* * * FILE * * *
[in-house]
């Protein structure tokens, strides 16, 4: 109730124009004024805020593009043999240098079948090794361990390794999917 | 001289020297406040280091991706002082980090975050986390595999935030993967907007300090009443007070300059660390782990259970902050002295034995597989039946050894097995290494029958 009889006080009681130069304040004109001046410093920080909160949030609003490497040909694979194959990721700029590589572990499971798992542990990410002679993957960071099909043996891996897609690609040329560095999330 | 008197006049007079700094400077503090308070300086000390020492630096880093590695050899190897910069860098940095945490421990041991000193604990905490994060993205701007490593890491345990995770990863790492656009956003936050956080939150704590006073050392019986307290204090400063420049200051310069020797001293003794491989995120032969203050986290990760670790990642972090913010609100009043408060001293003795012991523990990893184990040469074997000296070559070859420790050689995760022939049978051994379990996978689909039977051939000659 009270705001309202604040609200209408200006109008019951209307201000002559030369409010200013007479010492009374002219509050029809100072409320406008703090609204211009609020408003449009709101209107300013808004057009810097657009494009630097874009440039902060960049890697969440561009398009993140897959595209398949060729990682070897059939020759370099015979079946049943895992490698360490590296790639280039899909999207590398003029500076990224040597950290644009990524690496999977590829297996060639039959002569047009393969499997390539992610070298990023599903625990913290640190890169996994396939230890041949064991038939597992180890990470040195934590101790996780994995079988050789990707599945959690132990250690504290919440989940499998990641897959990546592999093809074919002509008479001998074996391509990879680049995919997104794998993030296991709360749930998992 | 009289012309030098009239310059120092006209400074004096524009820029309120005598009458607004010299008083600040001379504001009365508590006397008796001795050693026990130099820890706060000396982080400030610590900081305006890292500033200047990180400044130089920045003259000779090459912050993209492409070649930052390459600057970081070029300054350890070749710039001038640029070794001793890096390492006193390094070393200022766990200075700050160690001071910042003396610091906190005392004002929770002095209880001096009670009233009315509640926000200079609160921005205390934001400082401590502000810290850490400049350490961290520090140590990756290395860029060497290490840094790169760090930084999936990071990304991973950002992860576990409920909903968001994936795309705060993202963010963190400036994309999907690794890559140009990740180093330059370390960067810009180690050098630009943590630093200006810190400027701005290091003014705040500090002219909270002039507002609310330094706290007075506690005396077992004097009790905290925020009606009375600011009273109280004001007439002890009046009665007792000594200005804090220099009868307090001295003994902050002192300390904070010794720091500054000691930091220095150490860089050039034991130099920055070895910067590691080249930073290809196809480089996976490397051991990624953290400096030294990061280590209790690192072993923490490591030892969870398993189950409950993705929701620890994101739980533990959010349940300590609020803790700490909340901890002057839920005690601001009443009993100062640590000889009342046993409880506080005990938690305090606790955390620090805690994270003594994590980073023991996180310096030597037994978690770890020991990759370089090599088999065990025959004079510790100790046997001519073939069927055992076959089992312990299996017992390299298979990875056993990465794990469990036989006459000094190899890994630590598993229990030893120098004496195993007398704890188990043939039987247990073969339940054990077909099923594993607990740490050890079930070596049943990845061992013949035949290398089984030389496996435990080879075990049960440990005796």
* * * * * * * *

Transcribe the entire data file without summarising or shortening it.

[in-house]
């Protein structure tokens, strides 16, 4: 109730124009004024805020593009043999240098079948090794361990390794999917 | 001289020297406040280091991706002082980090975050986390595999935030993967907007300090009443007070300059660390782990259970902050002295034995597989039946050894097995290494029958 009889006080009681130069304040004109001046410093920080909160949030609003490497040909694979194959990721700029590589572990499971798992542990990410002679993957960071099909043996891996897609690609040329560095999330 | 008197006049007079700094400077503090308070300086000390020492630096880093590695050899190897910069860098940095945490421990041991000193604990905490994060993205701007490593890491345990995770990863790492656009956003936050956080939150704590006073050392019986307290204090400063420049200051310069020797001293003794491989995120032969203050986290990760670790990642972090913010609100009043408060001293003795012991523990990893184990040469074997000296070559070859420790050689995760022939049978051994379990996978689909039977051939000659 009270705001309202604040609200209408200006109008019951209307201000002559030369409010200013007479010492009374002219509050029809100072409320406008703090609204211009609020408003449009709101209107300013808004057009810097657009494009630097874009440039902060960049890697969440561009398009993140897959595209398949060729990682070897059939020759370099015979079946049943895992490698360490590296790639280039899909999207590398003029500076990224040597950290644009990524690496999977590829297996060639039959002569047009393969499997390539992610070298990023599903625990913290640190890169996994396939230890041949064991038939597992180890990470040195934590101790996780994995079988050789990707599945959690132990250690504290919440989940499998990641897959990546592999093809074919002509008479001998074996391509990879680049995919997104794998993030296991709360749930998992 | 009289012309030098009239310059120092006209400074004096524009820029309120005598009458607004010299008083600040001379504001009365508590006397008796001795050693026990130099820890706060000396982080400030610590900081305006890292500033200047990180400044130089920045003259000779090459912050993209492409070649930052390459600057970081070029300054350890070749710039001038640029070794001793890096390492006193390094070393200022766990200075700050160690001071910042003396610091906190005392004002929770002095209880001096009670009233009315509640926000200079609160921005205390934001400082401590502000810290850490400049350490961290520090140590990756290395860029060497290490840094790169760090930084999936990071990304991973950002992860576990409920909903968001994936795309705060993202963010963190400036994309999907690794890559140009990740180093330059370390960067810009180690050098630009943590630093200006810190400027701005290091003014705040500090002219909270002039507002609310330094706290007075506690005396077992004097009790905290925020009606009375600011009273109280004001007439002890009046009665007792000594200005804090220099009868307090001295003994902050002192300390904070010794720091500054000691930091220095150490860089050039034991130099920055070895910067590691080249930073290809196809480089996976490397051991990624953290400096030294990061280590209790690192072993923490490591030892969870398993189950409950993705929701620890994101739980533990959010349940300590609020803790700490909340901890002057839920005690601001009443009993100062640590000889009342046993409880506080005990938690305090606790955390620090805690994270003594994590980073023991996180310096030597037994978690770890020991990759370089090599088999065990025959004079510790100790046997001519073939069927055992076959089992312990299996017992390299298979990875056993990465794990469990036989006459000094190899890994630590598993229990030893120098004496195993007398704890188990043939039987247990073969339940054990077909099923594993607990740490050890079930070596049943990845061992013949035949290398089984030389496996435990080879075990049960440990005796």